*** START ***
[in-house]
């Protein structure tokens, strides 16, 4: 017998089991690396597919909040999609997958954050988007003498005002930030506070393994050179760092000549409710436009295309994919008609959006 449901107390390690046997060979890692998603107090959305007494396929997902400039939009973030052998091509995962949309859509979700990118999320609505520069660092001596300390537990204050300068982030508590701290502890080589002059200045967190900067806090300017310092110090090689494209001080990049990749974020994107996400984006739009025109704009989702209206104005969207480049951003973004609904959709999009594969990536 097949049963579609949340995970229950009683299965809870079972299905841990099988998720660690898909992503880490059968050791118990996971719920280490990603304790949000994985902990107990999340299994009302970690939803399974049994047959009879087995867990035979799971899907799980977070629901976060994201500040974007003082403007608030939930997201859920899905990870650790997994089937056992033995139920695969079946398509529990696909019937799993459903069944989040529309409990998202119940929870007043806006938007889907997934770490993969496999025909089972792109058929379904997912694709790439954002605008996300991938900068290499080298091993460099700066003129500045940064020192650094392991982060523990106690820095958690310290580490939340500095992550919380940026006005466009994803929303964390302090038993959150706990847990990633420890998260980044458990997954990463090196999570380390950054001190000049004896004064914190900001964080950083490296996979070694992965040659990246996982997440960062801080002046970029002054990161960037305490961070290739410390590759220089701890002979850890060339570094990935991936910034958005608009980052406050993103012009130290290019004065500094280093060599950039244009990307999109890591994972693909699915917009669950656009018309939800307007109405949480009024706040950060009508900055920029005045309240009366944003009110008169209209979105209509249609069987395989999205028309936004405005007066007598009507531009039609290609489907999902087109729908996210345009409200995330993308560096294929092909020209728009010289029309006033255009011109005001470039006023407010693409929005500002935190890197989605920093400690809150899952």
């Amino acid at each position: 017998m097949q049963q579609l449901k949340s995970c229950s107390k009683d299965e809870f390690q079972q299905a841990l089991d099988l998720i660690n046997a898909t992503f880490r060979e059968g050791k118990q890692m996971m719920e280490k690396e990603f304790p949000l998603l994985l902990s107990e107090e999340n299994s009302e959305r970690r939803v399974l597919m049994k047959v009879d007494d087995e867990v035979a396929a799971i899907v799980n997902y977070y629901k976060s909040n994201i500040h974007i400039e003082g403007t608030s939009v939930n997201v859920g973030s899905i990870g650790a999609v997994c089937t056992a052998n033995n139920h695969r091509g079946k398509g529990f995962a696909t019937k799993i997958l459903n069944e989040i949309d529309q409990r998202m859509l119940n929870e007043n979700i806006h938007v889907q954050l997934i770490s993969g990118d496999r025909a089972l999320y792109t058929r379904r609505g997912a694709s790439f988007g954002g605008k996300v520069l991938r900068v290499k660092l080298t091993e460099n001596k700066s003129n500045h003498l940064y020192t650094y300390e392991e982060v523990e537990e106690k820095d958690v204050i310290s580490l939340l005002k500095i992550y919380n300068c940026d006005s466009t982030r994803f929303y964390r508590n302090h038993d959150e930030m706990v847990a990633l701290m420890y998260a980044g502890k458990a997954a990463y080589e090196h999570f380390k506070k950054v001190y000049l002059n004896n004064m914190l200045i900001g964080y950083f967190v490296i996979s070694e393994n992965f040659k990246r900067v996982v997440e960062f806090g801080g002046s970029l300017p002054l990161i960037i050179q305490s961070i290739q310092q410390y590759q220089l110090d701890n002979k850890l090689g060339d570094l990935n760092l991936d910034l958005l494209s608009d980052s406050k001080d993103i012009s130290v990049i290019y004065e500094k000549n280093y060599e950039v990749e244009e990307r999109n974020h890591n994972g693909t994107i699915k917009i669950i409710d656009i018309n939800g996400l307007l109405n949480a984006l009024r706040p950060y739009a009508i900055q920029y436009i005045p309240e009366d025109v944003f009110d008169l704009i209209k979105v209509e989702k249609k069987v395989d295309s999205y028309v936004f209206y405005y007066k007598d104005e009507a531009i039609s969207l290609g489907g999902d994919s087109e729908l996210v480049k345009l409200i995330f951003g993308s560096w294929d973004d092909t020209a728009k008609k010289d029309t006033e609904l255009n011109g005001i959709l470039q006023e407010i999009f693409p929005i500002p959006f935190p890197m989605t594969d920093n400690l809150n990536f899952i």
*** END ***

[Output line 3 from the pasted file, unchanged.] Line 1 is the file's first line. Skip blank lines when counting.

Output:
């Amino acid at each position: 017998m097949q049963q579609l449901k949340s995970c229950s107390k009683d299965e809870f390690q079972q299905a841990l089991d099988l998720i660690n046997a898909t992503f880490r060979e059968g050791k118990q890692m996971m719920e280490k690396e990603f304790p949000l998603l994985l902990s107990e107090e999340n299994s009302e959305r970690r939803v399974l597919m049994k047959v009879d007494d087995e867990v035979a396929a799971i899907v799980n997902y977070y629901k976060s909040n994201i500040h974007i400039e003082g403007t608030s939009v939930n997201v859920g973030s899905i990870g650790a999609v997994c089937t056992a052998n033995n139920h695969r091509g079946k398509g529990f995962a696909t019937k799993i997958l459903n069944e989040i949309d529309q409990r998202m859509l119940n929870e007043n979700i806006h938007v889907q954050l997934i770490s993969g990118d496999r025909a089972l999320y792109t058929r379904r609505g997912a694709s790439f988007g954002g605008k996300v520069l991938r900068v290499k660092l080298t091993e460099n001596k700066s003129n500045h003498l940064y020192t650094y300390e392991e982060v523990e537990e106690k820095d958690v204050i310290s580490l939340l005002k500095i992550y919380n300068c940026d006005s466009t982030r994803f929303y964390r508590n302090h038993d959150e930030m706990v847990a990633l701290m420890y998260a980044g502890k458990a997954a990463y080589e090196h999570f380390k506070k950054v001190y000049l002059n004896n004064m914190l200045i900001g964080y950083f967190v490296i996979s070694e393994n992965f040659k990246r900067v996982v997440e960062f806090g801080g002046s970029l300017p002054l990161i960037i050179q305490s961070i290739q310092q410390y590759q220089l110090d701890n002979k850890l090689g060339d570094l990935n760092l991936d910034l958005l494209s608009d980052s406050k001080d993103i012009s130290v990049i290019y004065e500094k000549n280093y060599e950039v990749e244009e990307r999109n974020h890591n994972g693909t994107i699915k917009i669950i409710d656009i018309n939800g996400l307007l109405n949480a984006l009024r706040p950060y739009a009508i900055q920029y436009i005045p309240e009366d025109v944003f009110d008169l704009i209209k979105v209509e989702k249609k069987v395989d295309s999205y028309v936004f209206y405005y007066k007598d104005e009507a531009i039609s969207l290609g489907g999902d994919s087109e729908l996210v480049k345009l409200i995330f951003g993308s560096w294929d973004d092909t020209a728009k008609k010289d029309t006033e609904l255009n011109g005001i959709l470039q006023e407010i999009f693409p929005i500002p959006f935190p890197m989605t594969d920093n400690l809150n990536f899952i």